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It is sad to say that this is a timely question. One of the major legal concerns that result from "the credit crisis" is the inability to pay back loans or mortgages. The housing crisis from which America is slowly emerging was caused by high risk lending practices where individuals engaged in mortgage assigning with little, if any, chance of sustained payment over time. Borrowing beyond ways and means helped to destroy credit when the time came to pay the principal of such a loan. This highlights one of the major legal concerns from the unwise use of credit: The inability to pay back loans and expenditures generated from high risk use of credit. The notion of assigning "credit" to individuals involves the critical assumption that they would be able to pay back what was borrowed. In the final analysis, the law becomes the central arbitrator between creditors and those who borrow beyond the capacity to repay what was lent to them.
The word credit as used in this question means the willingness of lenders to loan or lend money to customers who may be business firms or individuals. The willingness of lenders to lend is based on their assessment of the capacity and willingness, that is credit worthiness, of the intending borrowers to repay the loan along with interest.
While the lenders make their best efforts to judge the credit worthiness of the borrowers, they can make mistakes. Major changes in economic conditions may impact the credit worthiness rating significantly. Therefore, the borrowers may not always be able to repay the loans they take. The unwise use of credit refers to the borrowers to borrow and spend more money than they can repay.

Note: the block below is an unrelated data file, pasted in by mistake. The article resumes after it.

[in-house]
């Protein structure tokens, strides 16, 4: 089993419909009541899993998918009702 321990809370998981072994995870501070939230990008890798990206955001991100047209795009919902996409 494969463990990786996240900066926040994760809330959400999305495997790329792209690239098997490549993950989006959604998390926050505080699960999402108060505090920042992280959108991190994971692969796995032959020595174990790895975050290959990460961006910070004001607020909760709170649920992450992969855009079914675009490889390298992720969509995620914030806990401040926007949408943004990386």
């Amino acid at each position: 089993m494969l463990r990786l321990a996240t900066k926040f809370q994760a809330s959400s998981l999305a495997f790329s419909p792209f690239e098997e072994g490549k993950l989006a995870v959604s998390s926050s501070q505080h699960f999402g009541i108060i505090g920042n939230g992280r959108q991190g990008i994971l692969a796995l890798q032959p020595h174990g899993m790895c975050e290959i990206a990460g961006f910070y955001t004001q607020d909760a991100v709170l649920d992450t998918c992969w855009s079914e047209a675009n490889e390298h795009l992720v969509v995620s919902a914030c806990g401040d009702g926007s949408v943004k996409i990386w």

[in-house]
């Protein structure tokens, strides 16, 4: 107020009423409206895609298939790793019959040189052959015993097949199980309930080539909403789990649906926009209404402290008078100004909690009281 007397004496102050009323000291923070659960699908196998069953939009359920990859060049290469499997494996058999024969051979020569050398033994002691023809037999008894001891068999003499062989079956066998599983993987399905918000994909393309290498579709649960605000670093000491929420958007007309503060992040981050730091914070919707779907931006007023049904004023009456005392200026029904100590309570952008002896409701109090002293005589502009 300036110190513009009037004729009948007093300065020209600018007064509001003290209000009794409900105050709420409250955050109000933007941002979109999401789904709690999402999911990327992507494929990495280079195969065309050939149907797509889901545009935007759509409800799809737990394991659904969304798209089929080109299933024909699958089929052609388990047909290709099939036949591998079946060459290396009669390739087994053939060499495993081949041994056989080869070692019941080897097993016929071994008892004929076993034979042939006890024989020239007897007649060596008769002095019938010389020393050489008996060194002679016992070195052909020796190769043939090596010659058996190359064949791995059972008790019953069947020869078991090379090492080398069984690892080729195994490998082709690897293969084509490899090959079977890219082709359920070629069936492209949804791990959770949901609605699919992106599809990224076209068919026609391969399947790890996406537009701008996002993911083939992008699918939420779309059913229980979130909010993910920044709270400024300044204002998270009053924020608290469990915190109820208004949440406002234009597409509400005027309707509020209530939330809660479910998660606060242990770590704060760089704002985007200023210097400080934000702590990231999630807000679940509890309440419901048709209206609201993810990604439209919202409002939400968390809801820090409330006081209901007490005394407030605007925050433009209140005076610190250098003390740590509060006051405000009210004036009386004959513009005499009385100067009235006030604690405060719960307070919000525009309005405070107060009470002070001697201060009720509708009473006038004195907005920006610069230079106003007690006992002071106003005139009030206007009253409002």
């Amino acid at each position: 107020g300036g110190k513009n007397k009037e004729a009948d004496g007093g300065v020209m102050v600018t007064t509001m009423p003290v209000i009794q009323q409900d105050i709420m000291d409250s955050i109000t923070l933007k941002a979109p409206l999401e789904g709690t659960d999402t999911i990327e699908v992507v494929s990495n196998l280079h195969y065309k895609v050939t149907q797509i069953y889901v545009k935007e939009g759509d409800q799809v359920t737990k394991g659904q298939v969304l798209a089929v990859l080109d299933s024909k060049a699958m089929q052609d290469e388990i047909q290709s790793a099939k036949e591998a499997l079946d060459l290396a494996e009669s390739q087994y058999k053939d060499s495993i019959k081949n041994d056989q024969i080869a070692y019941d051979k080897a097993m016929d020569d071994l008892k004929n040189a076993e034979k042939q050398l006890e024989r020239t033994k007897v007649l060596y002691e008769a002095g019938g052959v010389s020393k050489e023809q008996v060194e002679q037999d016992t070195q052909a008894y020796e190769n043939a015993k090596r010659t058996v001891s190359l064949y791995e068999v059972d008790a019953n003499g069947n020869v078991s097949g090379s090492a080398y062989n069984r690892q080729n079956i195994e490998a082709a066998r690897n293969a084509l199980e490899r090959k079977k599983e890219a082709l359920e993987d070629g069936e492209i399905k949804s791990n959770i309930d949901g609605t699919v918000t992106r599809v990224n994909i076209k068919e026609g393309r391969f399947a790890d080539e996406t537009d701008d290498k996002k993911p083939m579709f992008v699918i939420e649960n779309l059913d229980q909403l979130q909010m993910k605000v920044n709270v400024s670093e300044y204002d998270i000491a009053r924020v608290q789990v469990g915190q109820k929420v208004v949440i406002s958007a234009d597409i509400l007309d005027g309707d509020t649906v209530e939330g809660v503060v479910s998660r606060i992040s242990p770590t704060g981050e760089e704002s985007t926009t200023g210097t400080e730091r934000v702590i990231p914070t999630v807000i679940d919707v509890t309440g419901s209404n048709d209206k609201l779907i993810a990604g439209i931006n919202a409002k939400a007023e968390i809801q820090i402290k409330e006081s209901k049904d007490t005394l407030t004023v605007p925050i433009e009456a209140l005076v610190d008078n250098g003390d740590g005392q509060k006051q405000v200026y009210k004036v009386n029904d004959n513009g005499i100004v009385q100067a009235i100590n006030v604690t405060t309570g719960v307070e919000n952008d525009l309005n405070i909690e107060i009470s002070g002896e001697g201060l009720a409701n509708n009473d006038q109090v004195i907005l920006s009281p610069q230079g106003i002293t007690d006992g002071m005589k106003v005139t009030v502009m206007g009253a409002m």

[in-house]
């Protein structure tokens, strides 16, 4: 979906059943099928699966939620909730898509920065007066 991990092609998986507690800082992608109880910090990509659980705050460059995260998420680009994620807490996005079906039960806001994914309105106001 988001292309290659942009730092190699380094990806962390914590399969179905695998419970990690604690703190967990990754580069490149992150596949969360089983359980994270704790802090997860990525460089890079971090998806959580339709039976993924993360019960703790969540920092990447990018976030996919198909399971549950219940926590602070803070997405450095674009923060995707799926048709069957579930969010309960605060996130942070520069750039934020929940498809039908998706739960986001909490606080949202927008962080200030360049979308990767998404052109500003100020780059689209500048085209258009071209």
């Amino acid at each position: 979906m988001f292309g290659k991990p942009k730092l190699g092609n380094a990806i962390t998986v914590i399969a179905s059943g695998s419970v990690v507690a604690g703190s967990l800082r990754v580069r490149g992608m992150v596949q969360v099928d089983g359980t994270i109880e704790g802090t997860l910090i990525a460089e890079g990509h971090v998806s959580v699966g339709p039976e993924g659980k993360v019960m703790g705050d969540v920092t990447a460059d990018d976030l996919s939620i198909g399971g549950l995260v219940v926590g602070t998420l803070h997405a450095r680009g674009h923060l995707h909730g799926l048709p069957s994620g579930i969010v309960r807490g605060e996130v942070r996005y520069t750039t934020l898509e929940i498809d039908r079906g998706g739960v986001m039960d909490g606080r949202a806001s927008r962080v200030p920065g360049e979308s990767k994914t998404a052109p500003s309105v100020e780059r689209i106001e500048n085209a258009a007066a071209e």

Unwise use of credit is bad for both borrowers and lenders. The lenders face the prospective of not being able to recover the money that they have lent, and therefore make losses in business. Even when they are able to recover the whole or part of their loans, they may have to spend lot of time and effort requiring expenditure of additional, effort, time and money in recovery process.
Unwise use of credit can create even greater problems for the borrowers. They may be forced, under the threat of legal action, forced to cut down expenses on essential expenses to repay the loans. also their assets such as automobiles and houses mortgaged by them to the lenders may be seized and sold for recovery of the loan.
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